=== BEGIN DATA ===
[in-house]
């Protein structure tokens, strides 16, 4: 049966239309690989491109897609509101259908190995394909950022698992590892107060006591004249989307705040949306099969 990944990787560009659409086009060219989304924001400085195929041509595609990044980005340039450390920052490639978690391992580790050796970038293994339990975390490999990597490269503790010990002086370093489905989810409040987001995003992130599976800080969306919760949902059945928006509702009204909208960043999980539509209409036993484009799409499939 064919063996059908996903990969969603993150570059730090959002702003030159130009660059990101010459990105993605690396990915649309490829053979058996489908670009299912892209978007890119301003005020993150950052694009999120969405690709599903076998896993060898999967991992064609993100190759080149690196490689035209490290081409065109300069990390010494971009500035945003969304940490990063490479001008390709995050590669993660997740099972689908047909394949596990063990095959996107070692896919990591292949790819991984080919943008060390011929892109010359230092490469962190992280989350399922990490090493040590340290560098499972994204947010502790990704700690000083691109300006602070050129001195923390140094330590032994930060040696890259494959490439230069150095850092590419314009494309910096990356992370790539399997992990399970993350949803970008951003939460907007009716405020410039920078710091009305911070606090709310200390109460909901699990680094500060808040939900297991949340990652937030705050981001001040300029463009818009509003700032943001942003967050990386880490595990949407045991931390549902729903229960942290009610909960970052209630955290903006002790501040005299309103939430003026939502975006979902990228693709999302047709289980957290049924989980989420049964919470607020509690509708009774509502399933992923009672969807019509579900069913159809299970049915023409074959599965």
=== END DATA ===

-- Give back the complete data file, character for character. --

[in-house]
């Protein structure tokens, strides 16, 4: 049966239309690989491109897609509101259908190995394909950022698992590892107060006591004249989307705040949306099969 990944990787560009659409086009060219989304924001400085195929041509595609990044980005340039450390920052490639978690391992580790050796970038293994339990975390490999990597490269503790010990002086370093489905989810409040987001995003992130599976800080969306919760949902059945928006509702009204909208960043999980539509209409036993484009799409499939 064919063996059908996903990969969603993150570059730090959002702003030159130009660059990101010459990105993605690396990915649309490829053979058996489908670009299912892209978007890119301003005020993150950052694009999120969405690709599903076998896993060898999967991992064609993100190759080149690196490689035209490290081409065109300069990390010494971009500035945003969304940490990063490479001008390709995050590669993660997740099972689908047909394949596990063990095959996107070692896919990591292949790819991984080919943008060390011929892109010359230092490469962190992280989350399922990490090493040590340290560098499972994204947010502790990704700690000083691109300006602070050129001195923390140094330590032994930060040696890259494959490439230069150095850092590419314009494309910096990356992370790539399997992990399970993350949803970008951003939460907007009716405020410039920078710091009305911070606090709310200390109460909901699990680094500060808040939900297991949340990652937030705050981001001040300029463009818009509003700032943001942003967050990386880490595990949407045991931390549902729903229960942290009610909960970052209630955290903006002790501040005299309103939430003026939502975006979902990228693709999302047709289980957290049924989980989420049964919470607020509690509708009774509502399933992923009672969807019509579900069913159809299970049915023409074959599965």